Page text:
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Global: China’s other pandemic

(Photo Credit: Hugo Fergusson/ Unsplash)

These days, it’s impossible to view the news without some mention of COVID-19, or as our President has called it, the Kung Flu or the Chinese virus.

There’s something else in China that’s as tragic, if not worse, than this strand of the coronavirus: the merciless persecution of people for their simple wish for religious freedom and to live according to their beliefs, rather than register and be a part of the “open churches” sanctioned and directed by Communist China.

“Underground Church” is a term to refer to when people have to choose between their beliefs and their lives in China and the world. Unfortunately, this phrase is synonymous with persecution.

You can easily find sites online with daily updates on people being persecuted for even simple acts like sharing pamphlets among friends. Since there are so many instances of persecution going on, you can even receive daily news updates by country. 

Open Dialogue

Let’s start at the beginning. You might say that one starting point for the conversation about east-west relations for religious freedom is with Matteo Ricci, who was known for bringing to China Western science as much as his Christian faith. For example, in the last Olympics held in Beijing, one of the event publications showcased Ricci for his diplomatic relations and for bringing knowledge of cartography, clocks, and astronomy to China.

What’s notable was that Ricci’s full name was Fr. Matteo Ricci, SJ. He was a missionary Jesuit priest who loved his new friends in China almost as much as God. He stopped at nothing to join these two loves while respecting the culture and individual freedom in China, as seen in the following testimonials from those who knew him firsthand: “I’m not sure if Ricci made the Chinese Catholic, or if the Chinese made Ricci more Chinese.” And, “He lived as a Chinese, not trying to change China’s culture or force the Chinese to follow Christ.”

Now that’s the way to do it! I get so excited when amazing thought leaders can invite others into true dialogue, start at a common ground, and continue with cordial respect for the other person’s dissident perspective, all in the name of seeking sincerely the ultimate truth. 

It makes sense that Ricci’s diplomatic approach was what it took to break down natural barriers between such disparate cultures and social mores between western civilization and the Far East (talk about opposites). That’s how to invite Communist China, or anyone else for that matter, into dialogue -and not racist epithets like Kung Flu – with eyes on greater unity for all, bound by the common good.

Underground church grows under persecution

Today, the Church is still growing in China, North Korea, and other parts of the world where practicing your religious beliefs each day means putting your life and that of your loved ones at risk. Fenggang Yang at Purdue University predicts that by 2030 China will have more Christians than any other country. That’s incredible in light of the government’s efforts at sinicization, forcing communist propaganda in church and harassing church-goers.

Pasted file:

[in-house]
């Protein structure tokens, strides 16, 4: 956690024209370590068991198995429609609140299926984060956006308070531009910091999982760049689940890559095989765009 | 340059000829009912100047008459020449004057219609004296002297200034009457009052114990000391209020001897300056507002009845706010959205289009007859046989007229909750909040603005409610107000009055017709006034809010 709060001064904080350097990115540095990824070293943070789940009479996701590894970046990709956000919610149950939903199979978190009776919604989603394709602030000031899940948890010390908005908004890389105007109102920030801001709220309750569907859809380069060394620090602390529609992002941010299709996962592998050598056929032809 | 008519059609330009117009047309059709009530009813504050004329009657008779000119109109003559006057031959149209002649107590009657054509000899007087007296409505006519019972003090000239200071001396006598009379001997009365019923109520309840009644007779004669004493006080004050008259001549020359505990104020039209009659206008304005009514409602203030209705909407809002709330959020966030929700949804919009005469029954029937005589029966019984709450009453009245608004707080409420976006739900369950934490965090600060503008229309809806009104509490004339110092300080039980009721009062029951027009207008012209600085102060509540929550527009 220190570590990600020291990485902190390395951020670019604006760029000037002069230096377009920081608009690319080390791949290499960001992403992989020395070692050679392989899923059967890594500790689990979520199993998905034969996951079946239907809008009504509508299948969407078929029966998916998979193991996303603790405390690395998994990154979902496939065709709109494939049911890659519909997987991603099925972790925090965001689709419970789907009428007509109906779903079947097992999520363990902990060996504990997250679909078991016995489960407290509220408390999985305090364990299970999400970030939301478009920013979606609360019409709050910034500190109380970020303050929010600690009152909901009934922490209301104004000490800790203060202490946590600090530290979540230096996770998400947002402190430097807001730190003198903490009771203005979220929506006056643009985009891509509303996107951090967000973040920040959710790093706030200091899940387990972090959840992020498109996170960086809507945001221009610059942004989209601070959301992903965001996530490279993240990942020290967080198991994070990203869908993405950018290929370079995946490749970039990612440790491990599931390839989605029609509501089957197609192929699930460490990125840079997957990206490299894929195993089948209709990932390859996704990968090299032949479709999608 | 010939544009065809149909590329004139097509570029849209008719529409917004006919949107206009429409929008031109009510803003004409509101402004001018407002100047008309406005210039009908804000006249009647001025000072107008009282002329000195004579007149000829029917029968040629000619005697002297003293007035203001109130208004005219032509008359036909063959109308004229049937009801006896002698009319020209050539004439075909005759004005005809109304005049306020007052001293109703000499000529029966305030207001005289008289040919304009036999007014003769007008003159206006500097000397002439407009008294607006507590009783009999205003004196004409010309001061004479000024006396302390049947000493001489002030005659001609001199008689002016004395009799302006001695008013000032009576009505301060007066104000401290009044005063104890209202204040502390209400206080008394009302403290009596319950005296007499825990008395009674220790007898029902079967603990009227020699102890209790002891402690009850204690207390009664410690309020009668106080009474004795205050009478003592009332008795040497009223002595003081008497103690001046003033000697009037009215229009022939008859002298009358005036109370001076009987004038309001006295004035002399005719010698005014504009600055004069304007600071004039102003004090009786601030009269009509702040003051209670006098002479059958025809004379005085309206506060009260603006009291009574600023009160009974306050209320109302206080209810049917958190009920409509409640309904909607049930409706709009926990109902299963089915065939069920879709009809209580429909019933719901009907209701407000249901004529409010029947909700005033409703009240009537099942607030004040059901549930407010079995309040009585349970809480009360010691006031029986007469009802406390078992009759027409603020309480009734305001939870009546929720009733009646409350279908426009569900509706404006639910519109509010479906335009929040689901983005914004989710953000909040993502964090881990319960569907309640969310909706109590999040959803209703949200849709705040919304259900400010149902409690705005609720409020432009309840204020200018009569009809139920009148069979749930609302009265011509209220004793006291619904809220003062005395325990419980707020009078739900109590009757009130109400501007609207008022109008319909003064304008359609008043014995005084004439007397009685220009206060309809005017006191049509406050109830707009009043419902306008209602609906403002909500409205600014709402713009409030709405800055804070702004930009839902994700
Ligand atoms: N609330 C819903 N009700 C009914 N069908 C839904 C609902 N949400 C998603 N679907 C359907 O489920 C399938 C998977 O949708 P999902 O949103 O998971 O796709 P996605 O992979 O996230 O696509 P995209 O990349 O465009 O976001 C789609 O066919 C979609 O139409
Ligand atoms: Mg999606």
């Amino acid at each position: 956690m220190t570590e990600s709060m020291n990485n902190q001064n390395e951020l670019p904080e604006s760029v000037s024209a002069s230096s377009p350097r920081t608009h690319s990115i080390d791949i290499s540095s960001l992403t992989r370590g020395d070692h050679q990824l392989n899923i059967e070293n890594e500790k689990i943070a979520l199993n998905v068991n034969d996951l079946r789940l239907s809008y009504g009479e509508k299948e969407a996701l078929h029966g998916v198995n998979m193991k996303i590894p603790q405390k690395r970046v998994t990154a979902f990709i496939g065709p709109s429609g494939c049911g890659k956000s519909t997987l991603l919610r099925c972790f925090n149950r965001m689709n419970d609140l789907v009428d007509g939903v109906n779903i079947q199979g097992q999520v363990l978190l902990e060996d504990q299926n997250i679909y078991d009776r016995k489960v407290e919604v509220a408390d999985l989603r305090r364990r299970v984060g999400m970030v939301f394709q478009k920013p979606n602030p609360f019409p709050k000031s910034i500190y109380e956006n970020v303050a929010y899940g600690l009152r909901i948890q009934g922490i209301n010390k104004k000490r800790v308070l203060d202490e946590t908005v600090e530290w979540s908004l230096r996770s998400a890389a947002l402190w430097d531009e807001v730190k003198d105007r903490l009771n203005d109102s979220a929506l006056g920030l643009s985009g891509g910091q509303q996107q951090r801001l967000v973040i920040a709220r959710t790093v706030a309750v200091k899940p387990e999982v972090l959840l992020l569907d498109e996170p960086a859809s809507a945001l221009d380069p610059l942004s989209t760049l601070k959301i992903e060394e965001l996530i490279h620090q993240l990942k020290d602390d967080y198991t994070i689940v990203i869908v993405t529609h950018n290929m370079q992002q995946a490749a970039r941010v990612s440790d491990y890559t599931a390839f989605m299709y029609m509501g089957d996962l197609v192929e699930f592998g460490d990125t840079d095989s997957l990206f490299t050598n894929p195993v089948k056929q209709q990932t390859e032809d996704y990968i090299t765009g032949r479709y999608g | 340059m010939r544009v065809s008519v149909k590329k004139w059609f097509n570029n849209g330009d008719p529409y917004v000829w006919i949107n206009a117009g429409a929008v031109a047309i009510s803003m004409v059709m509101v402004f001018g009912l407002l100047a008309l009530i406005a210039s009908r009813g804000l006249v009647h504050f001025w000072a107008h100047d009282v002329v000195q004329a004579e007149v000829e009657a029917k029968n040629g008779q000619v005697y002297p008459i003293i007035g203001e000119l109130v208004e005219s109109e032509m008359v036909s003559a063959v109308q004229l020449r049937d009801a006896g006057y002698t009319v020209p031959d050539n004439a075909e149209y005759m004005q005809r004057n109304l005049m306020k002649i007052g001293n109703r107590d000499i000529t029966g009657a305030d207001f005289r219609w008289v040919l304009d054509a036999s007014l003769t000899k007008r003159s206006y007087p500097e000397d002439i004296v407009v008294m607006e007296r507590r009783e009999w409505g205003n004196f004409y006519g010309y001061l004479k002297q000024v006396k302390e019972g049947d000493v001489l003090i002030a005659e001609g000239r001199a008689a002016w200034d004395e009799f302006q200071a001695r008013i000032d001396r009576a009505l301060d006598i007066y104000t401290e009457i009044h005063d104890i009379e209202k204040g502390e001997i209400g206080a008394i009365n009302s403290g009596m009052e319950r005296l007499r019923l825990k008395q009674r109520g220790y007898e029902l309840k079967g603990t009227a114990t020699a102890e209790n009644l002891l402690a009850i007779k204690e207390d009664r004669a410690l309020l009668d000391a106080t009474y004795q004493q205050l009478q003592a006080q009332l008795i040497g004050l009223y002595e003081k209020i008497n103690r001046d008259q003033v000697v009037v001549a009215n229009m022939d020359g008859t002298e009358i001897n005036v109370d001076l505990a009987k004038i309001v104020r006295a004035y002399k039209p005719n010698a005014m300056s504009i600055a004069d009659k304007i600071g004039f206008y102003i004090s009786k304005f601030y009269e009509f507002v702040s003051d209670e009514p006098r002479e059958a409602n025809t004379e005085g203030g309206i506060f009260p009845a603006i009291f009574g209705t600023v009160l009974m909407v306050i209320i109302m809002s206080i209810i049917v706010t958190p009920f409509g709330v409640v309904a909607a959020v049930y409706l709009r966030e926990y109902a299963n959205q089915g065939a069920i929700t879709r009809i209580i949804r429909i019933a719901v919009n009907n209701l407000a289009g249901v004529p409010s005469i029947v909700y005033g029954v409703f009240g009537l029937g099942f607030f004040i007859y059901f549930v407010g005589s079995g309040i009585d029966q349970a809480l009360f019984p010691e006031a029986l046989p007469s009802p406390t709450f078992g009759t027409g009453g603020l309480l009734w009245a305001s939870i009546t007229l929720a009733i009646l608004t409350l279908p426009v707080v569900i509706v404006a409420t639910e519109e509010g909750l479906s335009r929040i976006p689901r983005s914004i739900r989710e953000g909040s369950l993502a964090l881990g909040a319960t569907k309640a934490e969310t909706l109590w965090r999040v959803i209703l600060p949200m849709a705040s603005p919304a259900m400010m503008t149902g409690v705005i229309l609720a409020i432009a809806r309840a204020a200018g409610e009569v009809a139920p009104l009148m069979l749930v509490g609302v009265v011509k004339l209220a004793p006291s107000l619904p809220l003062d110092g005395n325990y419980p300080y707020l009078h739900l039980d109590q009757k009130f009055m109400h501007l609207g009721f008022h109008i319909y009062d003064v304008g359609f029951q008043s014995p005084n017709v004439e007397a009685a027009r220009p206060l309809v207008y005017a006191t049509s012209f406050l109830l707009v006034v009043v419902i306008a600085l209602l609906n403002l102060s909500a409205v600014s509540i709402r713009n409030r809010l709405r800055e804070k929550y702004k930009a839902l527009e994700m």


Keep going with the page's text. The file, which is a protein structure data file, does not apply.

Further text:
In La Cañada, there are more than a dozen places of worship within a walking distance up and down the main drag Foothill Blvd. As religion is a guaranteed right in the USA, religious fervor isn’t fulfilling its full potential. This idea is plausible when you read Paul Mosher’s account of finding God, not in his current So Cal home, but back when the bamboo curtain just started to part in Communist China. Sometimes our faith needs to be shaken up and challenged to come out stronger.

Don’t let Communism fool you

What’s ironic is how many youngish people are looking yearningly to socialism that’s borderline communism. Some say that they might be too young to know firsthand the evils of pre-perestroika USSR. And today’s general misperception of communism as a better alternative to USA’s representative democracy stems from a simplistic textbook notion of communism as a kind of silver bullet utopia.


“Turning Japanese” by the ‘80s band called the Vapors probably won’t get a remake anytime soon. A twist on it would be “I’m turning Communist Chinese, I really think so” when I read about how churches across our country are getting vandalized, how many statues of Jesus and Mary are being decapitated and how many California missions are being burned down. Now how are all the 4th graders going to do their mission project?

Junipero Serra, the namesake of one of these centuries-old monuments, was a founding father of the great American spirit of human equality. In our current times of national identity crisis and political turmoil, I propose (just as Matteo Ricci, Junipero Serra, and others like them) a peaceful unity and not imposing our individual beliefs and rights. I propose a reformation of the heart and returning to our American heritage of human equality.

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